Make no mistake: Serena Williams is back
Her 24th major title seems like just a matter of time
Serena Williams’ eyes got wide as she raced to the net to position herself for the easy smash in a game that she desperately needed to win to get back into her Wimbledon championship match.
With power, Williams connected.
The ball sailed long.
And Williams dejectedly dropped to a knee.
There was still a bit of tennis to be played, but at that moment Williams had to realize that her miraculous run at Wimbledon was over.
For Williams, the number 24 (the record for all-time major titles) will have to wait, as Angelique Kerber won Saturday’s Wimbledon final in straight sets (6-3, 6-3).
It was just the third time in her career that Williams lost a Wimbledon final. And Kerber joins Venus Williams as the only players to beat Williams twice in the final of a Grand Slam.
Williams, playing in her first Grand Slam final since winning the 2017 Australian Open while pregnant, fought back tears during her on-court interview after the match.
“To all the moms out there, I was playing for you today, and I tried,” Williams said. “But Angelique played really well, she played out her mind.”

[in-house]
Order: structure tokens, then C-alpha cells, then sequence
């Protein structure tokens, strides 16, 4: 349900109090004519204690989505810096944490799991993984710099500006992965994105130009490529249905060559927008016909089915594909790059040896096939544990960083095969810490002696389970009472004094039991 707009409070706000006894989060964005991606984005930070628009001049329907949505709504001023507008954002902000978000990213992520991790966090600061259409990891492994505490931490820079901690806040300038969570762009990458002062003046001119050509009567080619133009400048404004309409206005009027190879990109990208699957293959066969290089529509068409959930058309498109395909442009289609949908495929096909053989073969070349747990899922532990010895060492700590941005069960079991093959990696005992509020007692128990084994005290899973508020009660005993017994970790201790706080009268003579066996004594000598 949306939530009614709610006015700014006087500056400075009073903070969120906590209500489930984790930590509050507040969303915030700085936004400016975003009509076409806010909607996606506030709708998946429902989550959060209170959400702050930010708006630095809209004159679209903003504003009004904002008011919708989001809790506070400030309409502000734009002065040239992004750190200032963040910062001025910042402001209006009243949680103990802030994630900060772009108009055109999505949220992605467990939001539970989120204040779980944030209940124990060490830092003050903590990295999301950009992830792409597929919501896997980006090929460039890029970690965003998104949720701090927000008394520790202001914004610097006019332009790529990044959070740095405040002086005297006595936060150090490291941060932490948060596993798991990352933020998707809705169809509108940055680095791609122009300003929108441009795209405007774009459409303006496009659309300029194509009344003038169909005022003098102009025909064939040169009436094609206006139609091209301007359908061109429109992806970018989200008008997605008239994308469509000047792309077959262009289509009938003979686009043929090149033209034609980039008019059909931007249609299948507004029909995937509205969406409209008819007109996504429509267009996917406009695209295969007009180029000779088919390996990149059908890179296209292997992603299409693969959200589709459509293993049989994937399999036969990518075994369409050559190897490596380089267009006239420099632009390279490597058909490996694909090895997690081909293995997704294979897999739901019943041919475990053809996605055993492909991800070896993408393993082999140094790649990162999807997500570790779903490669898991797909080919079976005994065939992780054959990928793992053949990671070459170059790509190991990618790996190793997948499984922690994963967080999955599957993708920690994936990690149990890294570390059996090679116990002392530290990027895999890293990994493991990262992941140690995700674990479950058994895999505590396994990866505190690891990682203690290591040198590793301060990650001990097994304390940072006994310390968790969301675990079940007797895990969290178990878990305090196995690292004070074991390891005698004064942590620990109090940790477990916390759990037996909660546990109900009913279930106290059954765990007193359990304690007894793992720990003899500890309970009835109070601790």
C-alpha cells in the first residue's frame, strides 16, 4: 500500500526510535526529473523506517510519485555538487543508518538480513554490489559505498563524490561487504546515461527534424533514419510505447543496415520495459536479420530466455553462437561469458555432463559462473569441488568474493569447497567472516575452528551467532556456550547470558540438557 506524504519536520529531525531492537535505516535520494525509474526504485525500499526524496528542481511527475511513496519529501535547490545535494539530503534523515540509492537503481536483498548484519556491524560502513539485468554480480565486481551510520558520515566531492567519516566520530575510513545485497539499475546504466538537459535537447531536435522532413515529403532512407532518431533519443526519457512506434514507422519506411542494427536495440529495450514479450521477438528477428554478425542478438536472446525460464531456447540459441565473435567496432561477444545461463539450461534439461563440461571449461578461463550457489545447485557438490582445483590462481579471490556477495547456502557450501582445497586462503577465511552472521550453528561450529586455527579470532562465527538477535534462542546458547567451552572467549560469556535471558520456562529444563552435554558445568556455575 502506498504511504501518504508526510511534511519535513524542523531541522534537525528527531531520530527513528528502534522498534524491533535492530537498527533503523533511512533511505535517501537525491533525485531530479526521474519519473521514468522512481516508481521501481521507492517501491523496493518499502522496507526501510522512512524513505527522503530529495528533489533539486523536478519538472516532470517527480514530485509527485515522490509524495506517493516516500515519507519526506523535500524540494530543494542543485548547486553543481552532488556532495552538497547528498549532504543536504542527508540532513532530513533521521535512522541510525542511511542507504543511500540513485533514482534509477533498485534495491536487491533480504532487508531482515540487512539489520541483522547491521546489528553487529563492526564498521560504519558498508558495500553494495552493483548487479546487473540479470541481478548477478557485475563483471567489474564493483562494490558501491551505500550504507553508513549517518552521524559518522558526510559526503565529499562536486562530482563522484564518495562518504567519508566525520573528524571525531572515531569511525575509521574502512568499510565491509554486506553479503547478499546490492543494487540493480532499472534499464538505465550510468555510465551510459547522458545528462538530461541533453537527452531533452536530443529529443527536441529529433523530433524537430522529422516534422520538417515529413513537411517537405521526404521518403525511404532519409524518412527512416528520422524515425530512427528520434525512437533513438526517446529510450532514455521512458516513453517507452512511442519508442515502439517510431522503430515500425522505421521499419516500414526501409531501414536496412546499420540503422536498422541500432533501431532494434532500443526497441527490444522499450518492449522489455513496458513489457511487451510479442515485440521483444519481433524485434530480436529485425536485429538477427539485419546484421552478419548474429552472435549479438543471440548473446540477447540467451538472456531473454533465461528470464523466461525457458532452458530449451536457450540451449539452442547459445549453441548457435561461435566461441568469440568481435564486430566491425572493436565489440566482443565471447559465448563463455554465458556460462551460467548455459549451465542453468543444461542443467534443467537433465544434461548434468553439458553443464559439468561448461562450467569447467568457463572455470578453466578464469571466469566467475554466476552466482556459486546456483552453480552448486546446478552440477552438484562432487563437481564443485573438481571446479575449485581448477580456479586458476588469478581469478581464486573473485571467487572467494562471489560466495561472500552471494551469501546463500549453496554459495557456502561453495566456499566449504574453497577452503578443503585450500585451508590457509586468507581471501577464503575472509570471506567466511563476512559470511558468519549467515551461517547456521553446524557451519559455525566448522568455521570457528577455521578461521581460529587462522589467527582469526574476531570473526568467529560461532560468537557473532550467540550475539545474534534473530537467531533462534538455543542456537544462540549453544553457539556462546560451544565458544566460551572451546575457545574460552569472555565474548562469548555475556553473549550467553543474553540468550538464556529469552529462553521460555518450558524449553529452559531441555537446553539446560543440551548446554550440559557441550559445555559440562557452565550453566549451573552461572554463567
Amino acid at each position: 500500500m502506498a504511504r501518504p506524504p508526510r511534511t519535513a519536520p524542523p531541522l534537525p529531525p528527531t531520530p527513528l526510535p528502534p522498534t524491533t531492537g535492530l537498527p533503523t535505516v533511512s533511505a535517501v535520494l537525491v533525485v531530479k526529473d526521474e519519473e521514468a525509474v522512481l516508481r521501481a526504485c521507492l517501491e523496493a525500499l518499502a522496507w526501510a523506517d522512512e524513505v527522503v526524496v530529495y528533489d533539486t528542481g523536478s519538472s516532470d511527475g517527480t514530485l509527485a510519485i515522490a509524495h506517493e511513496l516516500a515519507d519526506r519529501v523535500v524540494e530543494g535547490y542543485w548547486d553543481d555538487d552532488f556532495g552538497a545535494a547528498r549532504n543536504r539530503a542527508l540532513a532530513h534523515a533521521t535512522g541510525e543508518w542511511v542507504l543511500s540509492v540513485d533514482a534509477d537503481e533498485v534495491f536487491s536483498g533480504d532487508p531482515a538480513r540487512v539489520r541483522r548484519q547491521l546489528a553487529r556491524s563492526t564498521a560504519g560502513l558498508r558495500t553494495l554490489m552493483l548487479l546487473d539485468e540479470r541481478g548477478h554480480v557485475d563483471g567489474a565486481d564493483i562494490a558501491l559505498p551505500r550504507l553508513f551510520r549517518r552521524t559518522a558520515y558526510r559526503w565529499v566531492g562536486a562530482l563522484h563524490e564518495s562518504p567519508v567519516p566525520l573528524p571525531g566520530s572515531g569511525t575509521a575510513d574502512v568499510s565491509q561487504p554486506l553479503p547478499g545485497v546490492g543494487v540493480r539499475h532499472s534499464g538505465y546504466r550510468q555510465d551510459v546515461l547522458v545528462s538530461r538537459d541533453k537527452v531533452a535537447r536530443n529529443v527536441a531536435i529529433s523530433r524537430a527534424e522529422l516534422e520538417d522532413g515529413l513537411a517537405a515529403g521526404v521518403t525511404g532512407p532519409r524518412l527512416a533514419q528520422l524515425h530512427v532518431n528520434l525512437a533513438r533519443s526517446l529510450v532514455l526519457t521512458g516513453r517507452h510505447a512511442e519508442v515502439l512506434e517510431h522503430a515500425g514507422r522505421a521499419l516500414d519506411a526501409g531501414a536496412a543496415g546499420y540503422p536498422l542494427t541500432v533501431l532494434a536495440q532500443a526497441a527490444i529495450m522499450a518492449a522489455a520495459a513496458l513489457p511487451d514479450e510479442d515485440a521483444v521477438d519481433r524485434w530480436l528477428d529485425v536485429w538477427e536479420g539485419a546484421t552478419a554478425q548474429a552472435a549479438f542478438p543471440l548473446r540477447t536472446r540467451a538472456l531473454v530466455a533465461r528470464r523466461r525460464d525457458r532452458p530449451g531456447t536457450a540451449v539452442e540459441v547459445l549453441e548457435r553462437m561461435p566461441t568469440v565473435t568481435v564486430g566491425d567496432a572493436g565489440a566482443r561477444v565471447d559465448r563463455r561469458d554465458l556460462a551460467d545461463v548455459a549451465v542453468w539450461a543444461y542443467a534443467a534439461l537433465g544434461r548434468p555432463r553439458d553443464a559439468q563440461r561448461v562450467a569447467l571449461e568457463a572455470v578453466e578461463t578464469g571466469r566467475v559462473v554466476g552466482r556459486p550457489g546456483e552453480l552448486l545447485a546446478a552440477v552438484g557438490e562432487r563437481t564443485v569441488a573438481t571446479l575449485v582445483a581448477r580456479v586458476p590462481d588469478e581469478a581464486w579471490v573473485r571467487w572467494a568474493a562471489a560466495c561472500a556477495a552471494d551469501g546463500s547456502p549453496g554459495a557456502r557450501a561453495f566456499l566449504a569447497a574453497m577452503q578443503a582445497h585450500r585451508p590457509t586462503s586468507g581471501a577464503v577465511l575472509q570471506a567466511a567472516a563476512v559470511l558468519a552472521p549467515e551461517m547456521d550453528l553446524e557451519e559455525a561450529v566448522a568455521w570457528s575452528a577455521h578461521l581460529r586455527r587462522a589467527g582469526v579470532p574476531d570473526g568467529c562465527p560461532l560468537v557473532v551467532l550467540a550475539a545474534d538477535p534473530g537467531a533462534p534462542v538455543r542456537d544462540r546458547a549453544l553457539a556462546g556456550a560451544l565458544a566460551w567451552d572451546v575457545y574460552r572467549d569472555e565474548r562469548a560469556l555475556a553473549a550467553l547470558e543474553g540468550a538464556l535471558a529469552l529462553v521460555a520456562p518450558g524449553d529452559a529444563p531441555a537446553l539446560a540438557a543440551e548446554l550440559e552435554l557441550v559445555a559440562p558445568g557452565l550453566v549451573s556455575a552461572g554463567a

While Williams entered the final as the lower seed (No. 25; Kerber was No. 11), she was favored to win the match based on her improving play over the course of the tournament as well as her experience at Wimbledon, where she had won seven titles.
But despite Williams having an edge in aces (four to one), and winners (23 to 11), she was done in by 24 unforced errors (Kerber had only four). She misconnected on shots that usually result in winners and appeared to be caught off guard as Kerber covered the court well, showing an ability to track down balls that most of Williams’ opponents during this tournament have been unable to get.
But make no mistake: Williams is back, just 10 months after giving birth to her daughter, Alexis Olympia, last September. After entering the tournament ranked No. 181, she’ll rise to No. 28 when the new list is released next week.
Williams has regained her power and her side-to-side movement, something she lacked while playing a Fed Cup match in Asheville, North Carolina, in February.
Back then, the number 24 for Williams (which would tie Margaret Court for the most Grand Slam singles titles) seemed a distant objective.
Right now, 24 seems like just a matter of time.
“It was such an amazing tournament for me, and I was really happy to get this far,” Williams told the crowd after her runner-up finish. “It’s obviously disappointing, but I can’t be disappointed. I’m just getting started.”